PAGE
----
. Immanuel Kant on Nature - Dictionary of Arguments

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Nature, philosophy: nature is usually defined as the part of reality that was not made or designed by humans. No properties can be attributed to nature. E.g. since contradiction is ultimately a language problem, one can say that nature cannot be contradictory. Not all forms of necessity can be attributed to nature, e.g. non-logical necessity and unnecessary existence. See also de re, de dicto, necessity de re, existence.
Annotation: The above characterizations of concepts are neither definitions nor exhausting presentations of problems related to them. Instead, they are intended to give a short introduction to the contributions below. – Lexicon of Arguments.

Author Concept Summary/Quotes Sources

Immanuel Kant on Nature - Dictionary of Arguments

McDowell I 122f
Nature/Kant/McDowell: according to him nature is the same as the realm of natural laws. He does not know the concept of second nature, although he very well knows the concept of education. But not as a background.
Second Nature/McDowell: thesis: there are rules of nature, regardless of whether one is susceptible to it or not. That is the consequence of correct education. "Naturalism of the second nature", "naturalized Platonism".
>Second nature
, >Platonism.

Vollmer II 48
Definition Nature/Kant: "The existence of things, as long as it is determined according to universal laws."
Nature/VollmerVsKant: that is unnecessarily narrow and begging: because the generality of the categories thus becomes an analytical consequence of this definition. (This is circular).
>Circular reasoning.

- - -
Gadamer I 56
Nature/Kant/Gadamer: While Kant, who was taught by Rousseau, rejects the general conclusion of the refinement of the taste for beauty at all on the moral feeling, it is with the sense of the beauty of nature according to Kant a matter of its own. That nature is beautiful arouses an interest only in him who "has already previously well-founded his interest in the moral good". The interest in the beautiful in nature is therefore "morally related". By noticing the unintentional conformity of nature to our pleasures independent of all interest, thus a marvellous usefulness of nature for us, it points to us as the ultimate purpose of creation, our "moral destiny".(1)
Precisely because we find in nature no ends in itself and yet beauty, i.e. a usefulness for the purpose of our well-being, nature thus gives us a "hint" that we really are the ultimate end, the final purpose of creation. The dissolution of the ancient thought of the cosmos, which gave man his place
Gadamer I 57
in the universal structure of the existing and every being its purpose of perfection, gives the world, which ceases to be beautiful as an order of absolute purposes, the new beauty of being useful for us. It becomes "nature" whose innocence lies in the fact that it knows nothing about man and his social vices. Nevertheless, it has something to tell us. With regard to the idea of an intelligible destiny of mankind, nature, as beautiful nature, acquires a language that leads it to us.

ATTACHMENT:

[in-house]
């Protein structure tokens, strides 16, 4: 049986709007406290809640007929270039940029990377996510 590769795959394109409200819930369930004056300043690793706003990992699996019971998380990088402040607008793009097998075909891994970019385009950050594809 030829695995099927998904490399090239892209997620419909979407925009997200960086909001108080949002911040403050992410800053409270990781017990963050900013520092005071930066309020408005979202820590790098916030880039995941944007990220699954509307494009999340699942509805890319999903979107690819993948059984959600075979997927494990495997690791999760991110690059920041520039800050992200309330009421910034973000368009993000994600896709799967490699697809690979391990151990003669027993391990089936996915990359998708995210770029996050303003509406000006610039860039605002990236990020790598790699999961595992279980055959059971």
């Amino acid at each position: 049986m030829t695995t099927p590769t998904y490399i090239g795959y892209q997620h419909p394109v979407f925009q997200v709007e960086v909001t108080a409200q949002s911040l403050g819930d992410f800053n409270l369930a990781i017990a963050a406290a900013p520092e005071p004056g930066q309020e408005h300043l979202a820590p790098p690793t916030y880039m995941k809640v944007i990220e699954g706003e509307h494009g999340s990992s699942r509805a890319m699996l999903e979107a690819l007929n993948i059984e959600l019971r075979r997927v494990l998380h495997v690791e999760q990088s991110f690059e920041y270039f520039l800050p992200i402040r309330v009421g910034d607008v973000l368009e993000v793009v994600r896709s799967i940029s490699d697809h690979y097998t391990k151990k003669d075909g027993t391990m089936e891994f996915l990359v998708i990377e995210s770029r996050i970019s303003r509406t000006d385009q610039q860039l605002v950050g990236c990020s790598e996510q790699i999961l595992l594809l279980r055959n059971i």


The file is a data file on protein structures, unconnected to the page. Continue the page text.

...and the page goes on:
>Art work/Kant.

1. I. Kant, Kritik der Urteilskraft, § 42

Explanation of symbols: Roman numerals indicate the source, arabic numerals indicate the page number. The corresponding books are indicated on the right hand side. ((s)…): Comment by the sender of the contribution. Translations: Dictionary of Arguments
The note [Concept/Author], [Author1]Vs[Author2] or [Author]Vs[term] resp. "problem:"/"solution:", "old:"/"new:" and "thesis:" is an addition from the Dictionary of Arguments. If a German edition is specified, the page numbers refer to this edition.
I. Kant
I Günter Schulte Kant Einführung (Campus) Frankfurt 1994
Externe Quellen. ZEIT-Artikel 11/02 (Ludger Heidbrink über Rawls)
Volker Gerhard "Die Frucht der Freiheit" Plädoyer für die Stammzellforschung ZEIT 27.11.03
McDowell I
John McDowell
Mind and World, Cambridge/MA 1996
German Edition:
Geist und Welt Frankfurt 2001

McDowell II
John McDowell
"Truth Conditions, Bivalence and Verificationism"
Truth and Meaning, G. Evans/J. McDowell,

Vollmer I
G. Vollmer
Was können wir wissen? Bd. I Die Natur der Erkenntnis. Beiträge zur Evolutionären Erkenntnistheorie Stuttgart 1988

Vollmer II
G. Vollmer
Was können wir wissen? Bd II Die Erkenntnis der Natur. Beiträge zur modernen Naturphilosophie Stuttgart 1988

Gadamer I
Hans-Georg Gadamer
Wahrheit und Methode. Grundzüge einer philosophischen Hermeneutik 7. durchgesehene Auflage Tübingen 1960/2010

Gadamer II
H. G. Gadamer
The Relevance of the Beautiful, London 1986
German Edition:
Die Aktualität des Schönen: Kunst als Spiel, Symbol und Fest Stuttgart 1977

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Ed. Martin Schulz, access date 2024-05-23
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